Growing up, I typically spent several hours each week writing in a diary. I’m not talking about a journal for recording all my deep philosophical thoughts. I’m talking about a straight-up diary, from fifth grade on, in which I recorded details such as this goodie: “November 5, 1996: Today was election day. They chose Bill Clinton to be president again. Someone said America’s going to the dogs. I made Trav a birthday card, and I can’t wait to see his reaction!” That’s verbatim, friends. High school and college diaries were, if possible, even worse — filled with gushing details of crushes, dates, and break-ups, in all their narcissistic glory.

These days I’m working on squashing my narcissistic tendencies. And after 13 years together, my sweet even-keeled husband doesn’t give me a lot of material to work with in the relationship drama department. But there is a similarity between my younger years and today: The memories. They were precious then, and they still are now. The thing is, somewhere along the way the days began to fly faster. Enter children, and forget it. The preciousness of each day is not lost to me in the moment, but if I don’t make a point to write things down, much is forgotten.

Enter my lifesaver, the perpetual calendar — a nifty little craft project that allows one line of journaling per day, every day of the year. The daily time investment is 30 seconds. That’s it! We can do that, right?

Perpetual calendars can be inexpensive and easy to make. They can be as simple or fancy as you would like. I made mine for less than five dollars. And for those whose creativity only reaches so far, have no fear. You can’t screw this up!

The first thing I did was collect some simple supplies:

  1. Index cards (four packs of 100)
  2. A rubber date stamper or pen
  3. A small container to hold the index cards

I headed to my local dollar store and picked up my supplies, including a small, rectangular, fabric-lined basket for only a dollar. You could also use a small plastic container or crate, even an old recipe box.

The next step is to date the index cards. This is the most time-consuming part, but it’s a no-brainer so I used the time to catch up on my favorite shows. Hello multitasking! You will need 366 cards (don’t forget that pesky February 29th!), each labeled with a date. I used a rubber date stamper, but you could just as easily use a pen, dating the upper right corner of each card.

Next, a little optional creativity. I used some scrapbook paper and stickers I had lying around to create a decorative back piece. This piece is placed at the back of the stack of cards, same length as the index cards and about twice as high. I used a little scrapbook paper and word stickers like “treasure,” “grow,” and “remember.” In a burst of unusual craftiness, I punched a hole in the top left corner and tied a few ribbons.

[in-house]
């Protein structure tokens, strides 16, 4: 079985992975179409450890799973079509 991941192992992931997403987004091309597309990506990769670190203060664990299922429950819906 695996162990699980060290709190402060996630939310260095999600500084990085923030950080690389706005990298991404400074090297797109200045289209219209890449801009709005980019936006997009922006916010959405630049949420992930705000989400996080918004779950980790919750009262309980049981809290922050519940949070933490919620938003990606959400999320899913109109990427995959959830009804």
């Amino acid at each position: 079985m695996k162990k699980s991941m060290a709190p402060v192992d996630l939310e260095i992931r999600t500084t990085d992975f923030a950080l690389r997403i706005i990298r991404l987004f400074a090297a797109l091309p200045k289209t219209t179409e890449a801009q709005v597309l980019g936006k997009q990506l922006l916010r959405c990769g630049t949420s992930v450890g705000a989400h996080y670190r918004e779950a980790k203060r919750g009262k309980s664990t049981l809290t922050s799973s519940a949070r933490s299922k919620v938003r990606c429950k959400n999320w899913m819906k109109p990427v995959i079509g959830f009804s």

Stick everything in your container, and done!

The most important thing now is to remember to use it. So keep a pen in the container and put it in a place you will see it at the end of each day. Choose a theme for your calendar. Use it to record things you are thankful for, things the kids say or do, or just the highlight of each day. There are so many possibilities! For each day, use one line of your index card. Simply write the year, fill in the line as you’d like, and move the card to the back of the stack. Next year when you reach the same date, use the second line on the card. Each year gets one line, and you should be able to get at least ten years of use!

A few samples from my calendar:

September 22, 2012: Boys were good at grocery store today, so Avengers popsicles it is.
March 27, 2013: Everyone in the house is sick and cuddling on the couch, barf buckets at hand.
January 1, 2014: My baby girl is here. Happy New Year to us.

The value of a perpetual calendar really starts to show after the first year is complete. With each card you get to look back over the previous years, and I love the way it helps me remember the good moments in my life so clearly, both the insignificant and the monumental. It may not give me space for deep thoughts on Bill Clinton’s second term in office, but for this season of my life I’m okay with that.

So what do you want to remember? Happy calendaring!

Jen Spiegel

Author Jen Spiegel

Jen is a wife and mother of three and work as a medical editor. A cancer survivor, special needs mom, and sociologist by degree, Jen is passionate about natural health, the power of storytelling, and choosing hope and gratefulness even on the tough days. In spare moments, she enjoys reading voraciously, making music with friends, and indulging her travel and adventure bug.

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